Benefits of GaN on SiC Power Amplifiers

RF applications are seeking smaller size, weight, reduced power consumption, and better linearity solutions.

RF Applications:

In satellite communication, high throughput satellites in the geosynchronous Earth orbit, medium Earth orbit, and low Earth orbit form satellite constellations to provide internet connectivity throughout the planet. Satellite communications operate in the K band, which spans from 12 GHz to 40 GHz. Currently, thousands of low Earth orbit (LEO) satellites are circling the Earth and delivering broadband Internet access, navigation, maritime surveillance, remote sensing, and other services.

In 5G Fixed Wireless Access, 5G infrastructure devices like Small Cells, Femto Cells, Pico Cells, and Repeaters use mmWave phased array in the K band for beam forming to provide connectivity.

In Aerospace and Defense applications, different types of radar systems are used in aircrafts to monitor radar environments. Radar systems can alert pilots of any hostile or foreign activity using Active Electronically Scanned Array (AESA) Radars. AESA Radars utilize beams of radio waves that can be electronically steered to point in different directions without moving its antenna.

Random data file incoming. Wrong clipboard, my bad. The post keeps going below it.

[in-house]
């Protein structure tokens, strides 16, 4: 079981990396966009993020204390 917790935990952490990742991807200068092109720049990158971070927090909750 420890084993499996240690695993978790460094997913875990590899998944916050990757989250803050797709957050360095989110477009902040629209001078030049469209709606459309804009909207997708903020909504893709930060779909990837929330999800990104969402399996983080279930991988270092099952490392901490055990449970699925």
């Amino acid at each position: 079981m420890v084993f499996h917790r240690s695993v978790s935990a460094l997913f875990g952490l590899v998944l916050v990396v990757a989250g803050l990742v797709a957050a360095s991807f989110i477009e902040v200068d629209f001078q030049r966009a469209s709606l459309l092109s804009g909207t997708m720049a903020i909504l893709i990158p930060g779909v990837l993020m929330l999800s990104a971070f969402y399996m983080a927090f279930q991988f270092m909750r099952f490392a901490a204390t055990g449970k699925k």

SWaP-C:

RF applications consistently seek SWaP-C or Size, Weight, Power, and Cost benefits. Large dish antennas (Figure A) are being replaced with phased array antennas (Figure B) for satellite communication that requires smaller size components for integration. Lower weight components are needed to have more payload for the satellite.

High RF Power is linear with high P1dB and IP3. It is used to reduce distortion and efficient with high PAE to minimize power consumption.

All these benefits in RF components are achieved at a low total operating cost, including manufacturing and components costs.

 

A) Satellite Communication Dish Antenna
Source: Adobe
B) Phased Array Antenna
Source: Adobe


 

Power Amplifiers (PA) Requirements:

Power Amplifiers (PAs) play a key role at the transmitter in RF applications. One of the biggest PA requirements is that it can operate in its linear region to minimize RF distortion. However, this increases complexity, cost, size, and weight, since more gain stages are then required to offset the reduction in RF output power that can be delivered in this region. Even then, gain distortion can come into play. Also known as AM/AM and AM/PM distortion, it describes the output phase variation against input power and is often caused by a PA’s nonlinear capacitors. This occurs when the PA is operated near or even beyond its saturation point to maximize conversion efficiency and generate as much power as possible, which leads to device nonlinearities and a compression or peaking of the PA with input power. Compensation is required using techniques like digital predistortion.

Developers face another type of distortion with satellite communications systems that use higher-order modulation schemes. This includes 64/128/256 Quadrature Amplitude Modulation (QAM), which is extremely sensitive to non-linear behavior. Another challenge is achieving satisfactory peak-to-average power ratio (PAPR)—that is, the ratio of the highest power the PA will produce to its average power. PAPR determines how much data can be sent and is proportional to the average power. At the same time, though, the size of the PA needed for a given format depends on the peak power.